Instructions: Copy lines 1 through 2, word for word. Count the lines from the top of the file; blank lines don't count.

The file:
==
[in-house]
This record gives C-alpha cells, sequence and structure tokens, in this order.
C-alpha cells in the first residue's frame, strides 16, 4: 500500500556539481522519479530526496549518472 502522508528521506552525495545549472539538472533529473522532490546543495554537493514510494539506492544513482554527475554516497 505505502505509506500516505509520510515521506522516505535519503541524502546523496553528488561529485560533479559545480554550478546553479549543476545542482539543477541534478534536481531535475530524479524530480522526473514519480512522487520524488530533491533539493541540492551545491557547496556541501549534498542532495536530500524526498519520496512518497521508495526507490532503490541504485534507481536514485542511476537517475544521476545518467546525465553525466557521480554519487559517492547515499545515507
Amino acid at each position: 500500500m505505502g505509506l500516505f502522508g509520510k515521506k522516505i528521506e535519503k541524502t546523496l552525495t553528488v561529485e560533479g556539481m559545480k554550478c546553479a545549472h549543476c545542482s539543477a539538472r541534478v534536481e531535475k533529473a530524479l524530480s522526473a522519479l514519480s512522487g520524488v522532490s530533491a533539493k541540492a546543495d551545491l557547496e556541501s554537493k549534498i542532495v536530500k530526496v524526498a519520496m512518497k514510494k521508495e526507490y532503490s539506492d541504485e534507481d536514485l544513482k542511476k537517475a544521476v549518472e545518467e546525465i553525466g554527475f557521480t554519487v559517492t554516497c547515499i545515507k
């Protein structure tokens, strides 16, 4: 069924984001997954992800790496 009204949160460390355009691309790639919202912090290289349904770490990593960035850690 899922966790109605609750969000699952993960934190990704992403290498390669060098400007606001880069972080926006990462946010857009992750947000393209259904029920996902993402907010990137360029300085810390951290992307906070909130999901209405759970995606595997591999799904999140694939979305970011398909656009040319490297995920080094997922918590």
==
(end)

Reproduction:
[in-house]
This record gives C-alpha cells, sequence and structure tokens, in this order.